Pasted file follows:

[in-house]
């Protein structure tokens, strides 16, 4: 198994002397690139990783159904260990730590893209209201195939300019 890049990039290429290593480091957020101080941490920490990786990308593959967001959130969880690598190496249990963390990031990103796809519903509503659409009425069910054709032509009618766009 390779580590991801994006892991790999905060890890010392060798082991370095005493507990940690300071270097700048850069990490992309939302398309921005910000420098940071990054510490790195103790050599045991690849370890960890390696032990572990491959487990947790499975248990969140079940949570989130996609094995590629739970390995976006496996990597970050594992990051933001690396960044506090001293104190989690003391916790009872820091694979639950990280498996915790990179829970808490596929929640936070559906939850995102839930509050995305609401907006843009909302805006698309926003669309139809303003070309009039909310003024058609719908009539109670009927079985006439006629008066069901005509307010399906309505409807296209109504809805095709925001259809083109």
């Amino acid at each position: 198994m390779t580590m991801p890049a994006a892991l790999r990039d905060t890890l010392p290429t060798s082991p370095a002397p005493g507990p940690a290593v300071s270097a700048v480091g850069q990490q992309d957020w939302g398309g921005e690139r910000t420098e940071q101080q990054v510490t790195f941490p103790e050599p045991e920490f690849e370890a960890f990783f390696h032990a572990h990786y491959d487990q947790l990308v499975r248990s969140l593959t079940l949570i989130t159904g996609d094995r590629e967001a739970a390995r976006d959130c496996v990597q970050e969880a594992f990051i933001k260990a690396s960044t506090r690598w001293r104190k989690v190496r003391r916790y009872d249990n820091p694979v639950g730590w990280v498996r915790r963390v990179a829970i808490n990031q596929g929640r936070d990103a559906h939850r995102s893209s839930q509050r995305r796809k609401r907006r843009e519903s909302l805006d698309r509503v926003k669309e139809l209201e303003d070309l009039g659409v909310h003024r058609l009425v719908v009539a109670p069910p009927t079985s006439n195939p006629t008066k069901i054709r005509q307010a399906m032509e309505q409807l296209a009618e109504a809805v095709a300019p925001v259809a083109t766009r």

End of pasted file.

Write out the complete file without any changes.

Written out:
[in-house]
């Protein structure tokens, strides 16, 4: 198994002397690139990783159904260990730590893209209201195939300019 890049990039290429290593480091957020101080941490920490990786990308593959967001959130969880690598190496249990963390990031990103796809519903509503659409009425069910054709032509009618766009 390779580590991801994006892991790999905060890890010392060798082991370095005493507990940690300071270097700048850069990490992309939302398309921005910000420098940071990054510490790195103790050599045991690849370890960890390696032990572990491959487990947790499975248990969140079940949570989130996609094995590629739970390995976006496996990597970050594992990051933001690396960044506090001293104190989690003391916790009872820091694979639950990280498996915790990179829970808490596929929640936070559906939850995102839930509050995305609401907006843009909302805006698309926003669309139809303003070309009039909310003024058609719908009539109670009927079985006439006629008066069901005509307010399906309505409807296209109504809805095709925001259809083109």
């Amino acid at each position: 198994m390779t580590m991801p890049a994006a892991l790999r990039d905060t890890l010392p290429t060798s082991p370095a002397p005493g507990p940690a290593v300071s270097a700048v480091g850069q990490q992309d957020w939302g398309g921005e690139r910000t420098e940071q101080q990054v510490t790195f941490p103790e050599p045991e920490f690849e370890a960890f990783f390696h032990a572990h990786y491959d487990q947790l990308v499975r248990s969140l593959t079940l949570i989130t159904g996609d094995r590629e967001a739970a390995r976006d959130c496996v990597q970050e969880a594992f990051i933001k260990a690396s960044t506090r690598w001293r104190k989690v190496r003391r916790y009872d249990n820091p694979v639950g730590w990280v498996r915790r963390v990179a829970i808490n990031q596929g929640r936070d990103a559906h939850r995102s893209s839930q509050r995305r796809k609401r907006r843009e519903s909302l805006d698309r509503v926003k669309e139809l209201e303003d070309l009039g659409v909310h003024r058609l009425v719908v009539a109670p069910p009927t079985s006439n195939p006629t008066k069901i054709r005509q307010a399906m032509e309505q409807l296209a009618e109504a809805v095709a300019p925001v259809a083109t766009r």